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book review

Minimalist masterpiece of a second wife’s obsessions with predecessor

National Book Award-winner Lily Tuck’s seventh novel is very, very short. One hundred fifty-six pages, to be precise, many of them consisting of just a few sentences. A fast reader can tear through it in about an hour.

Like the breadth of its spine, the scope of the narrative is extremely narrow. Tuck’s “The News from Paraguay’’ wove a sweeping tale about President Francisco Solano López and his mistress through multiple perspectives, but “Sisters’’ is more closely aligned with Tuck’s 2011 novel, “I Married You for Happiness,’’ which, although 50 pages longer than “Sisters,’’ focused on a wife’s memories of her marriage, set over the course of one night.


Also written in the first person, “Sisters,’’ too, tells the story of a marriage, this one decidedly more solipsistic. It conveys the inner life of a woman preoccupied with her husband’s first wife. Tuck names neither of these women, nor their husband, nor her two teenage stepchildren. In lieu of names or length, Tuck offers instead another minimalist masterpiece, a tight knot of a novel filled with intertextual puzzles, pathos, and happy rewards.

Tuck drops the reader into the second wife’s story in media res, with her marriage and fixation on her husband’s ex well underway. (Tuck’s not one for exposition.) Second Wife calls First Wife she — italics Tuck’s — a stylistic choice that adds a hint of menace every time the word appears, not least because it gives the impression that First Wife is so monolithic as to occupy the entire pronoun.

She is blond, fair-skinned, big-boned, and taller than I,” Second Wife, who is “dark and petite,” observes. “Her best feature is her nose — a Grecian nose, I think they call it — the sort that has no bridge and starts straight from the forehead. Like Michelangelo’s ‘David.’ ”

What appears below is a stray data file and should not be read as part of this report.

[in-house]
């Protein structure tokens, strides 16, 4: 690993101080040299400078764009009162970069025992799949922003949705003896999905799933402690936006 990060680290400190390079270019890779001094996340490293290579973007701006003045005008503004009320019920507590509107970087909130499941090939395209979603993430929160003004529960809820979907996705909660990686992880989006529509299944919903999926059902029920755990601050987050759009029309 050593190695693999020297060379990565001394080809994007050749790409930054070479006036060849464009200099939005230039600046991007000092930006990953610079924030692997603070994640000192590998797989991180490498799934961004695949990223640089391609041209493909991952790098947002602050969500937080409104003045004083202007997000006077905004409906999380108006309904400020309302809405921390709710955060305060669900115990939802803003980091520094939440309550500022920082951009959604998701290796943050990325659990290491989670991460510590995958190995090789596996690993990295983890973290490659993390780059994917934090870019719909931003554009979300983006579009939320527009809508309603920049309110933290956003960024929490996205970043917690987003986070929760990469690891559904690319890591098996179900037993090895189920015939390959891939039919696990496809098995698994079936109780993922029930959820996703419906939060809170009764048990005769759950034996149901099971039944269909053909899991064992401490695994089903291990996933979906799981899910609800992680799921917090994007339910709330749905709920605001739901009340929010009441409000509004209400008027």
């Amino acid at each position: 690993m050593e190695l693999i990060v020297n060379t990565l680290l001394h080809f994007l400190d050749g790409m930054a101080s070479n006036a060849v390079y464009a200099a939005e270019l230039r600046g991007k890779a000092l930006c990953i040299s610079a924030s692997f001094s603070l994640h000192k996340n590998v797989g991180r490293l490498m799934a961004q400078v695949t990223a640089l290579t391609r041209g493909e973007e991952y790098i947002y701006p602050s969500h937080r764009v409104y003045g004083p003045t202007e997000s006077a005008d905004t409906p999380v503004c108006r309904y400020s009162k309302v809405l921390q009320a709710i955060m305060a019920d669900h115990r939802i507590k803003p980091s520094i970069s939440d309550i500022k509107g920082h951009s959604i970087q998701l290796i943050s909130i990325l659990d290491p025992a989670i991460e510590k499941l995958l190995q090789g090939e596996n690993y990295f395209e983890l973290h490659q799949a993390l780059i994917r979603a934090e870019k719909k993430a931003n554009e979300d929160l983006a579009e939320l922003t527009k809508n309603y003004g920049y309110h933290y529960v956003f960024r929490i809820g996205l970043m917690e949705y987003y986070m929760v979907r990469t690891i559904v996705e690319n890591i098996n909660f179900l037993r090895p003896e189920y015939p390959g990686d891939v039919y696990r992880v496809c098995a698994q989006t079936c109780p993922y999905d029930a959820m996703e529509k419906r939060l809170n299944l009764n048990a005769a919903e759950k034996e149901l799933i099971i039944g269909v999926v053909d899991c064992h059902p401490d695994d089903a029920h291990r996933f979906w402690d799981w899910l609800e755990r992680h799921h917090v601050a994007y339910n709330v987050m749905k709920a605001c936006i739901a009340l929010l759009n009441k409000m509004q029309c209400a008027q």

The comparisons don’t stop there. She raised two children; Second Wife has none. She is a classically trained pianist while Second Wife has a tin ear. She makes a killer bouillabaisse, a word that Second Wife isn’t quite sure how to pronounce. Complicating matters is the fact that Second Wife seduced her unnamed husband while he was still married to First Wife — whoopsie daisy!

Where might all this insecurity lead Second Wife? Is she going to murder First Wife? Burn down her house? Skin her pets? Readers will race to find out. Tuck keeps us hooked by flashing to Second Wife’s enticingly purblind memories. “I had nothing to do with the divorce,” she recalls. “Yes, it was true that I had met him while he was still married, but by then he and his wife were not getting along. In fact, as he later confessed to me, he and his wife had not had sex in over six months.”

At the edges of Second Wife’s laser focus on First Wife, we catch blurry glimpses of the rest of Second’s life. Her marriage, to an inattentive man often away on business, disappoints, although her husband is given far more mental real estate than his children. We learn her stepdaughter, whom she calls “the girl,” looks “beautiful” on her wedding day (we learn a whole lot more about Second Wife’s outfit). Her stepson, “the boy,” “got into drugs for a while.” He plays a larger role in the story at the end of the novel, but we never do learn his name. We hear more about peripheral characters like a coworker named Margarita and an old flame named Tim.


Instead of people, art is what really makes Second Wife tick. A sly, early reference to Daphne du Maurier’s “Rebecca’’ clues the reader into the fact that Second Wife has a modicum of self-awareness. In fact, she might be something of an intellectual — a weird, insular one, but an intellectual nevertheless. She spends pages contemplating the technique of the real-life pianist Jacob Lateiner, cast here as First Wife’s mentor. Second Wife loves Russian film and knows enough about American literature to make a cameo from a famously divisive novelist into a hysterical scene. It is through these intertextual reveries that Tuck is able to pack so much heft into such a small package.

Most notably, Tuck mines the stories of great men, including Nobel laureate Mario Vargas Llosa, Czech president Vaclav Havel, and others, who married younger women the second time around. Little did we know that this could be such a fruitful area of contemplation. Nor could anyone have predicted that the novel’s publication should coincide with the indelible image of our first lady, the president’s third wife, striding across the tarmac to board a plane to Houston, in five-inch stiletto heels.


By Lily Tuck

Grove, 156 pp., $20

Eugenia Williamson is a Chicago writer and editor.